How to Substitute Almond Milk for Dairy Milk in Homemade Baked Goods

You can substitute almond milk for milk in baked goods.
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Going vegan or suffering from lactose intolerance or a dairy protein allergy doesn't mean you can't bake your favorite treats — you just have to get creative with some plant-based alternatives, like almond milk. As well as touting some health benefits, almond milk is a dairy- and gluten-free alternative that's simple to bake with.


Find out the best ways to substitute in almond milk in dessert recipes, the benefits of doing so and how to make your own almond milk at home.

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Can You Substitute Almond Milk for Milk?

Using almond milk in baked goods is easy — simply substitute almond milk for cow's milk in the same quantity. So you'll want to aim for a one-to-one ratio.

"I have been using almond milk as a replacement for milk in baking and other dishes for quite some time and love the outcomes," says global master chef Karl Guggenmos, senior culinary advisor at Healthy Meals Supreme.

It's possible that using almond milk will decrease the baking time, says Carol Aguirre, LDN of Nutrition Connections. Check for doneness five or 10 minutes before the recipe's estimated bake time.


Almond milk has a thinner consistency than dairy-based milk, so if you're making a custard or pudding, you might want to add a few tablespoons of a thickening agent, such as flour or cornstarch, recommends Aguirre.

Benefits of Almond Milk

For the 65 percent of the population who have lactose intolerance, almond milk is a great option. "Almond milk is naturally rich in several vitamins and minerals, especially vitamin E," Aguirre says.


It's also a solid milk substitute if you're looking to cut calories: One cup of almond milk has 36.6 calories (compared to 83 calories in one cup of skim milk), according to the USDA. Plus, almond milk has no cholesterol.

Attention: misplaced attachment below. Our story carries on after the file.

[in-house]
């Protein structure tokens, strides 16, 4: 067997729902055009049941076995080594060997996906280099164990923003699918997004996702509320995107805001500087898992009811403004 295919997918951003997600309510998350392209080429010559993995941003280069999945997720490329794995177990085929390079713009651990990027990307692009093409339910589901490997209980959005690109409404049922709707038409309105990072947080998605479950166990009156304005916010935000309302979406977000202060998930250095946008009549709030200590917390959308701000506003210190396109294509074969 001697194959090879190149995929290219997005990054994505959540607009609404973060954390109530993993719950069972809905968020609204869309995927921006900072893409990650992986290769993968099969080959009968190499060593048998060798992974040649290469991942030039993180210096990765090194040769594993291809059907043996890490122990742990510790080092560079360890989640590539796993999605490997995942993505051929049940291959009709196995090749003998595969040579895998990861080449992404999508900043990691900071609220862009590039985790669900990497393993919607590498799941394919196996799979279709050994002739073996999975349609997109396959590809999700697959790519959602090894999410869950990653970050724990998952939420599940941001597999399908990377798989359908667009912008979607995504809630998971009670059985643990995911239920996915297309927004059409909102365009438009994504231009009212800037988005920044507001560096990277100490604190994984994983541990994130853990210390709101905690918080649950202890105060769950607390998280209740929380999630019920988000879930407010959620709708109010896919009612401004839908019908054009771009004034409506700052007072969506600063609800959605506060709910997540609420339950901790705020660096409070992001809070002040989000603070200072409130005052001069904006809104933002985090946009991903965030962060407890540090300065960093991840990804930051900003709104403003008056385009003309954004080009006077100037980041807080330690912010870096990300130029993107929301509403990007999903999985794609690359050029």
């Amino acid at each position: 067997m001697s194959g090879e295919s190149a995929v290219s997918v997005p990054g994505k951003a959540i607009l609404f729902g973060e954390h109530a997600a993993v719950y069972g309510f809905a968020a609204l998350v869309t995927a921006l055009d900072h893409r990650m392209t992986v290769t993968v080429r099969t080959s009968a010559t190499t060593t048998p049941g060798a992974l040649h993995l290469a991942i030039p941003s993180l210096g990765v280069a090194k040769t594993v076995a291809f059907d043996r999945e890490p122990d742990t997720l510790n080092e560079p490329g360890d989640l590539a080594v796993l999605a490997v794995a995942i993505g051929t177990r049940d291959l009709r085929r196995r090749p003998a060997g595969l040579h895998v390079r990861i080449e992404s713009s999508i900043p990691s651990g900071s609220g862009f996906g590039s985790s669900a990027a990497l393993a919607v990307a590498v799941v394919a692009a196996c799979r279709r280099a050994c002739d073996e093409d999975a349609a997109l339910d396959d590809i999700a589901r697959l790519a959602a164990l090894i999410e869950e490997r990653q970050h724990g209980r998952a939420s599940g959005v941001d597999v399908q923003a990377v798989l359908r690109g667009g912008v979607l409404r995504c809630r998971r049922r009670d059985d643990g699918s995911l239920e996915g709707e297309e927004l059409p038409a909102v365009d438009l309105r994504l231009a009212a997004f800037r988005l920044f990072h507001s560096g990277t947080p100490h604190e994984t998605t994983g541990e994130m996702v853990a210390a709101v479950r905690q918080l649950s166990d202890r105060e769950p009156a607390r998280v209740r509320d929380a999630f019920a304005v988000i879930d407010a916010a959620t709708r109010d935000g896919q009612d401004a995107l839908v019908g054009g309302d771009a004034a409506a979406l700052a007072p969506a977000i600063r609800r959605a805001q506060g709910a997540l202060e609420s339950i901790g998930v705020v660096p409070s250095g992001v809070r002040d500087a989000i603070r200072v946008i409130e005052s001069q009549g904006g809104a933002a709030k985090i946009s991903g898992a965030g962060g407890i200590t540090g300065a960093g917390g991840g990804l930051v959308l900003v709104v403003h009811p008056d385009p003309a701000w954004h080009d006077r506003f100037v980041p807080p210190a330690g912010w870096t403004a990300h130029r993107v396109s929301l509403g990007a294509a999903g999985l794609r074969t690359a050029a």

The almond milk you'll find in stores is usually fortified, which helps boost its nutritional value. "Typically [enriched versions] include added vitamin D, calcium and protein, making them more like regular milk in nutritional content," says Aguirre. The calcium is particularly important for people transitioning away from dairy products, and Aguirre suggests looking for a brand that boasts over 200 milligrams of calcium per cup.



Before purchasing almond milk in stores, check the nutrition facts label. "Not all almond milk is the same," warns Aguirre, adding that some picks may have a far higher number of calories. "Opt for the unsweetened varieties, preferably original or natural vanilla flavor because sweetened and flavored almond milk can add a lot of unnecessary calories and carbohydrates." Seek out options that list zero grams of sugar per serving and do not contain any sweeteners on the ingredient list, she recommends.



Since almonds are tree nuts, people with tree nut allergies shouldn't eat anything made with almond milk.

Make Your Own Almond Milk

While you can find pre-made almond milk in many grocery stores, you can control the ingredients by making it yourself at home. Plus, doing so is easier than you think. Here's how to do it:

  1. Start by soaking raw almonds in water overnight.
  2. Next, drain the almonds and purée them in a blender with water.
  3. Push the puréed mixture through a cheesecloth, nut milk bag or a very fine strainer to remove any remaining solid nut particles.


If you'd like, you can add flavor by blending your almond milk with vanilla extract or honey. (If you're planning to use this milk in a baked dish, skip the sweetener.) Refrigerate the almond milk in a jar or covered bottle, and your milk will keep for four to five days, she says. "Shake well before drinking, as it tends to separate," Aguirre recommends.




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